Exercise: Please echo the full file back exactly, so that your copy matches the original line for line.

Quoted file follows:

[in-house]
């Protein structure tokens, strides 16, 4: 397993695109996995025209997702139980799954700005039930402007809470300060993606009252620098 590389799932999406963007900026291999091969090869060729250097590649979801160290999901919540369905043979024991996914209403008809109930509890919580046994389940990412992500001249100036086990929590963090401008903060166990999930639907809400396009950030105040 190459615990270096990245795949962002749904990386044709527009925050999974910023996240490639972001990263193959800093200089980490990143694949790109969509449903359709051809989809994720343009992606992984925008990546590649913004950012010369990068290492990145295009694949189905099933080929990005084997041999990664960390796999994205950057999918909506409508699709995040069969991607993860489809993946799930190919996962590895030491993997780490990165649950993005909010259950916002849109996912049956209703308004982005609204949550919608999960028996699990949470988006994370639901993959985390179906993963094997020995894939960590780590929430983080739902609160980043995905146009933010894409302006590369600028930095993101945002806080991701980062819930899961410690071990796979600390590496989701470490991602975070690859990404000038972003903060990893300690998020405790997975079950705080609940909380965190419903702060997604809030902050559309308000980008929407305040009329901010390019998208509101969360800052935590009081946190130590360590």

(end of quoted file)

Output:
[in-house]
């Protein structure tokens, strides 16, 4: 397993695109996995025209997702139980799954700005039930402007809470300060993606009252620098 590389799932999406963007900026291999091969090869060729250097590649979801160290999901919540369905043979024991996914209403008809109930509890919580046994389940990412992500001249100036086990929590963090401008903060166990999930639907809400396009950030105040 190459615990270096990245795949962002749904990386044709527009925050999974910023996240490639972001990263193959800093200089980490990143694949790109969509449903359709051809989809994720343009992606992984925008990546590649913004950012010369990068290492990145295009694949189905099933080929990005084997041999990664960390796999994205950057999918909506409508699709995040069969991607993860489809993946799930190919996962590895030491993997780490990165649950993005909010259950916002849109996912049956209703308004982005609204949550919608999960028996699990949470988006994370639901993959985390179906993963094997020995894939960590780590929430983080739902609160980043995905146009933010894409302006590369600028930095993101945002806080991701980062819930899961410690071990796979600390590496989701470490991602975070690859990404000038972003903060990893300690998020405790997975079950705080609940909380965190419903702060997604809030902050559309308000980008929407305040009329901010390019998208509101969360800052935590009081946190130590360590």